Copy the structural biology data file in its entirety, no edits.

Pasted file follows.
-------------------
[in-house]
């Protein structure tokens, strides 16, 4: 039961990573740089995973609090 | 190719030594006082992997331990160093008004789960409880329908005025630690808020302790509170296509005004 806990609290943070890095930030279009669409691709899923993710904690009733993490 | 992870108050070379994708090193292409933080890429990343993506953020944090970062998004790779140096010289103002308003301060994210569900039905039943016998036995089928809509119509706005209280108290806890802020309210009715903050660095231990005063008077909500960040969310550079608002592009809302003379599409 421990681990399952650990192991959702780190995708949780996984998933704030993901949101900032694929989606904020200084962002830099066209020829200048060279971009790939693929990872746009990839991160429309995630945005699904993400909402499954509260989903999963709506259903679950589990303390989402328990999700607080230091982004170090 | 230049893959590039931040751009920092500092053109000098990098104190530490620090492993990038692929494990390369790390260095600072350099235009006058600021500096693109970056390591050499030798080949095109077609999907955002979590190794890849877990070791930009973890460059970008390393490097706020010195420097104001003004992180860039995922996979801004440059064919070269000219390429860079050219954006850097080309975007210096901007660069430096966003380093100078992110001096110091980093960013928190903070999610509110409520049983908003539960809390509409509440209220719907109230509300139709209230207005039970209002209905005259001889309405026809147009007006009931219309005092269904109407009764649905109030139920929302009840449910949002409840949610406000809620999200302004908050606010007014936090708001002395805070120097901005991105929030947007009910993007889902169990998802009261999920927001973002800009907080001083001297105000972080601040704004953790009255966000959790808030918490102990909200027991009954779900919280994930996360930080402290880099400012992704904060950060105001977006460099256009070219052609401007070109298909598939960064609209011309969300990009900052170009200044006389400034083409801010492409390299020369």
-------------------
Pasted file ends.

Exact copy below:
[in-house]
């Protein structure tokens, strides 16, 4: 039961990573740089995973609090 | 190719030594006082992997331990160093008004789960409880329908005025630690808020302790509170296509005004 806990609290943070890095930030279009669409691709899923993710904690009733993490 | 992870108050070379994708090193292409933080890429990343993506953020944090970062998004790779140096010289103002308003301060994210569900039905039943016998036995089928809509119509706005209280108290806890802020309210009715903050660095231990005063008077909500960040969310550079608002592009809302003379599409 421990681990399952650990192991959702780190995708949780996984998933704030993901949101900032694929989606904020200084962002830099066209020829200048060279971009790939693929990872746009990839991160429309995630945005699904993400909402499954509260989903999963709506259903679950589990303390989402328990999700607080230091982004170090 | 230049893959590039931040751009920092500092053109000098990098104190530490620090492993990038692929494990390369790390260095600072350099235009006058600021500096693109970056390591050499030798080949095109077609999907955002979590190794890849877990070791930009973890460059970008390393490097706020010195420097104001003004992180860039995922996979801004440059064919070269000219390429860079050219954006850097080309975007210096901007660069430096966003380093100078992110001096110091980093960013928190903070999610509110409520049983908003539960809390509409509440209220719907109230509300139709209230207005039970209002209905005259001889309405026809147009007006009931219309005092269904109407009764649905109030139920929302009840449910949002409840949610406000809620999200302004908050606010007014936090708001002395805070120097901005991105929030947007009910993007889902169990998802009261999920927001973002800009907080001083001297105000972080601040704004953790009255966000959790808030918490102990909200027991009954779900919280994930996360930080402290880099400012992704904060950060105001977006460099256009070219052609401007070109298909598939960064609209011309969300990009900052170009200044006389400034083409801010492409390299020369």